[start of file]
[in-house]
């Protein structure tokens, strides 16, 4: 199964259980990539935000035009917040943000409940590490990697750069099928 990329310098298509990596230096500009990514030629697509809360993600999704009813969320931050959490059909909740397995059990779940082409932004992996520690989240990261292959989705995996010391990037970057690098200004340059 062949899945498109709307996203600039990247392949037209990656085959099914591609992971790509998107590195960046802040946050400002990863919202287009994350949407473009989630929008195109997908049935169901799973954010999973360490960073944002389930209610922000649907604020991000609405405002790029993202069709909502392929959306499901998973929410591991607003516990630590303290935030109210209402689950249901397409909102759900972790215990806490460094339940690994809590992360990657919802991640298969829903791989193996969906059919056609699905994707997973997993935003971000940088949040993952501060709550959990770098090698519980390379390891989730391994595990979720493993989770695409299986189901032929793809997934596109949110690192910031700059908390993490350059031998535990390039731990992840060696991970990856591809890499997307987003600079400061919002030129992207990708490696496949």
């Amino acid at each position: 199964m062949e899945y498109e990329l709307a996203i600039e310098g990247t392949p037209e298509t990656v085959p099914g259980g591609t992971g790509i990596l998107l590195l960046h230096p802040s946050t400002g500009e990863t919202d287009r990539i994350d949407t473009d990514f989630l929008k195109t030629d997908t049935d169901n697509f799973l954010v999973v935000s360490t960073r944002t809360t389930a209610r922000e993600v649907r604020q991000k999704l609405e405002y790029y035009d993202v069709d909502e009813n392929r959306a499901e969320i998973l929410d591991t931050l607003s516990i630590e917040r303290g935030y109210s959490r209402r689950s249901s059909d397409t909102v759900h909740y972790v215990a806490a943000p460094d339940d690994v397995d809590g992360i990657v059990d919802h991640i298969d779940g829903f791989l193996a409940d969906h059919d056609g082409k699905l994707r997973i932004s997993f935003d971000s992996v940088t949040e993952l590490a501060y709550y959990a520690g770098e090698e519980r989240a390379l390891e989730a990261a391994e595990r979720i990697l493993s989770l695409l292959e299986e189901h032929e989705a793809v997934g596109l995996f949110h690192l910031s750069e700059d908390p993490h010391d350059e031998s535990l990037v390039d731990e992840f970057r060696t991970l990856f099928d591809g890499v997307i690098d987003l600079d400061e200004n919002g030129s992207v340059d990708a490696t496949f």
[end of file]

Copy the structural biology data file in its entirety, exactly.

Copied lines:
[in-house]
């Protein structure tokens, strides 16, 4: 199964259980990539935000035009917040943000409940590490990697750069099928 990329310098298509990596230096500009990514030629697509809360993600999704009813969320931050959490059909909740397995059990779940082409932004992996520690989240990261292959989705995996010391990037970057690098200004340059 062949899945498109709307996203600039990247392949037209990656085959099914591609992971790509998107590195960046802040946050400002990863919202287009994350949407473009989630929008195109997908049935169901799973954010999973360490960073944002389930209610922000649907604020991000609405405002790029993202069709909502392929959306499901998973929410591991607003516990630590303290935030109210209402689950249901397409909102759900972790215990806490460094339940690994809590992360990657919802991640298969829903791989193996969906059919056609699905994707997973997993935003971000940088949040993952501060709550959990770098090698519980390379390891989730391994595990979720493993989770695409299986189901032929793809997934596109949110690192910031700059908390993490350059031998535990390039731990992840060696991970990856591809890499997307987003600079400061919002030129992207990708490696496949």
């Amino acid at each position: 199964m062949e899945y498109e990329l709307a996203i600039e310098g990247t392949p037209e298509t990656v085959p099914g259980g591609t992971g790509i990596l998107l590195l960046h230096p802040s946050t400002g500009e990863t919202d287009r990539i994350d949407t473009d990514f989630l929008k195109t030629d997908t049935d169901n697509f799973l954010v999973v935000s360490t960073r944002t809360t389930a209610r922000e993600v649907r604020q991000k999704l609405e405002y790029y035009d993202v069709d909502e009813n392929r959306a499901e969320i998973l929410d591991t931050l607003s516990i630590e917040r303290g935030y109210s959490r209402r689950s249901s059909d397409t909102v759900h909740y972790v215990a806490a943000p460094d339940d690994v397995d809590g992360i990657v059990d919802h991640i298969d779940g829903f791989l193996a409940d969906h059919d056609g082409k699905l994707r997973i932004s997993f935003d971000s992996v940088t949040e993952l590490a501060y709550y959990a520690g770098e090698e519980r989240a390379l390891e989730a990261a391994e595990r979720i990697l493993s989770l695409l292959e299986e189901h032929e989705a793809v997934g596109l995996f949110h690192l910031s750069e700059d908390p993490h010391d350059e031998s535990l990037v390039d731990e992840f970057r060696t991970l990856f099928d591809g890499v997307i690098d987003l600079d400061e200004n919002g030129s992207v340059d990708a490696t496949f």